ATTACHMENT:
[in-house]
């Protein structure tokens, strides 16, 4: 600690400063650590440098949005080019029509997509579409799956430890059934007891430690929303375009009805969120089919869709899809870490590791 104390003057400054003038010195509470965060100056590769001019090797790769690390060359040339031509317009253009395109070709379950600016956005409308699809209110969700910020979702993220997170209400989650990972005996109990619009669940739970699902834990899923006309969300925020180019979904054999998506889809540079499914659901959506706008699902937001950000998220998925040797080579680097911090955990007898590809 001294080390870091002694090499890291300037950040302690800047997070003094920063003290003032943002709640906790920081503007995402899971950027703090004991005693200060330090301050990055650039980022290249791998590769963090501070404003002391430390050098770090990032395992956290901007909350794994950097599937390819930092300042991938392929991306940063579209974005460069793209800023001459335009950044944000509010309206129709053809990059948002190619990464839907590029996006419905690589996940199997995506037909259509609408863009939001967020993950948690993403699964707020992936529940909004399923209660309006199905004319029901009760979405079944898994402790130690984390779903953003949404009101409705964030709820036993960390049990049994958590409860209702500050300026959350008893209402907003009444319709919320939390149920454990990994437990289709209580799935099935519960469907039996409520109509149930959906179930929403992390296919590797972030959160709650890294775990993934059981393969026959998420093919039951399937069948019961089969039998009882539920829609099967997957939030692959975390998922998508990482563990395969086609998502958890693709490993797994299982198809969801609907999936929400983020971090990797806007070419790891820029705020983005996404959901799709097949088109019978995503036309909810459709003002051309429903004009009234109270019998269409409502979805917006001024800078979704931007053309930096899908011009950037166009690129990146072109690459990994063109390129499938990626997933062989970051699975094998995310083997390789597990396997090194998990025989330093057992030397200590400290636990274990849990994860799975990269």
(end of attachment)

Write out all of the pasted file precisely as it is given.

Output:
[in-house]
């Protein structure tokens, strides 16, 4: 600690400063650590440098949005080019029509997509579409799956430890059934007891430690929303375009009805969120089919869709899809870490590791 104390003057400054003038010195509470965060100056590769001019090797790769690390060359040339031509317009253009395109070709379950600016956005409308699809209110969700910020979702993220997170209400989650990972005996109990619009669940739970699902834990899923006309969300925020180019979904054999998506889809540079499914659901959506706008699902937001950000998220998925040797080579680097911090955990007898590809 001294080390870091002694090499890291300037950040302690800047997070003094920063003290003032943002709640906790920081503007995402899971950027703090004991005693200060330090301050990055650039980022290249791998590769963090501070404003002391430390050098770090990032395992956290901007909350794994950097599937390819930092300042991938392929991306940063579209974005460069793209800023001459335009950044944000509010309206129709053809990059948002190619990464839907590029996006419905690589996940199997995506037909259509609408863009939001967020993950948690993403699964707020992936529940909004399923209660309006199905004319029901009760979405079944898994402790130690984390779903953003949404009101409705964030709820036993960390049990049994958590409860209702500050300026959350008893209402907003009444319709919320939390149920454990990994437990289709209580799935099935519960469907039996409520109509149930959906179930929403992390296919590797972030959160709650890294775990993934059981393969026959998420093919039951399937069948019961089969039998009882539920829609099967997957939030692959975390998922998508990482563990395969086609998502958890693709490993797994299982198809969801609907999936929400983020971090990797806007070419790891820029705020983005996404959901799709097949088109019978995503036309909810459709003002051309429903004009009234109270019998269409409502979805917006001024800078979704931007053309930096899908011009950037166009690129990146072109690459990994063109390129499938990626997933062989970051699975094998995310083997390789597990396997090194998990025989330093057992030397200590400290636990274990849990994860799975990269």